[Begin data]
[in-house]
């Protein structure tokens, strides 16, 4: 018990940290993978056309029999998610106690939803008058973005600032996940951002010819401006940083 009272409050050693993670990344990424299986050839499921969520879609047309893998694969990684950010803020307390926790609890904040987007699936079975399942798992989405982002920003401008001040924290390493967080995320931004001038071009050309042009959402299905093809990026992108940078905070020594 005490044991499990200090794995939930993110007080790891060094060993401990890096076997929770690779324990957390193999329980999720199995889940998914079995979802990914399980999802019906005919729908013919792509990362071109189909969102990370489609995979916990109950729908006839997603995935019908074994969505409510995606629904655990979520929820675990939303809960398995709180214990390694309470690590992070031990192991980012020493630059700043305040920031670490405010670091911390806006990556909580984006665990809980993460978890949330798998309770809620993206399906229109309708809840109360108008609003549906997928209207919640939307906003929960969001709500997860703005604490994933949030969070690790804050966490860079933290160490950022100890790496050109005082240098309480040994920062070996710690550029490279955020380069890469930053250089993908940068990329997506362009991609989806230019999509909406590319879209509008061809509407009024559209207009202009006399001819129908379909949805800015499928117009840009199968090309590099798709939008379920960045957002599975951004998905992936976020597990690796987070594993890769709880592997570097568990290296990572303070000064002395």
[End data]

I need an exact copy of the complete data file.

[in-house]
């Protein structure tokens, strides 16, 4: 018990940290993978056309029999998610106690939803008058973005600032996940951002010819401006940083 009272409050050693993670990344990424299986050839499921969520879609047309893998694969990684950010803020307390926790609890904040987007699936079975399942798992989405982002920003401008001040924290390493967080995320931004001038071009050309042009959402299905093809990026992108940078905070020594 005490044991499990200090794995939930993110007080790891060094060993401990890096076997929770690779324990957390193999329980999720199995889940998914079995979802990914399980999802019906005919729908013919792509990362071109189909969102990370489609995979916990109950729908006839997603995935019908074994969505409510995606629904655990979520929820675990939303809960398995709180214990390694309470690590992070031990192991980012020493630059700043305040920031670490405010670091911390806006990556909580984006665990809980993460978890949330798998309770809620993206399906229109309708809840109360108008609003549906997928209207919640939307906003929960969001709500997860703005604490994933949030969070690790804050966490860079933290160490950022100890790496050109005082240098309480040994920062070996710690550029490279955020380069890469930053250089993908940068990329997506362009991609989806230019999509909406590319879209509008061809509407009024559209207009202009006399001819129908379909949805800015499928117009840009199968090309590099798709939008379920960045957002599975951004998905992936976020597990690796987070594993890769709880592997570097568990290296990572303070000064002395």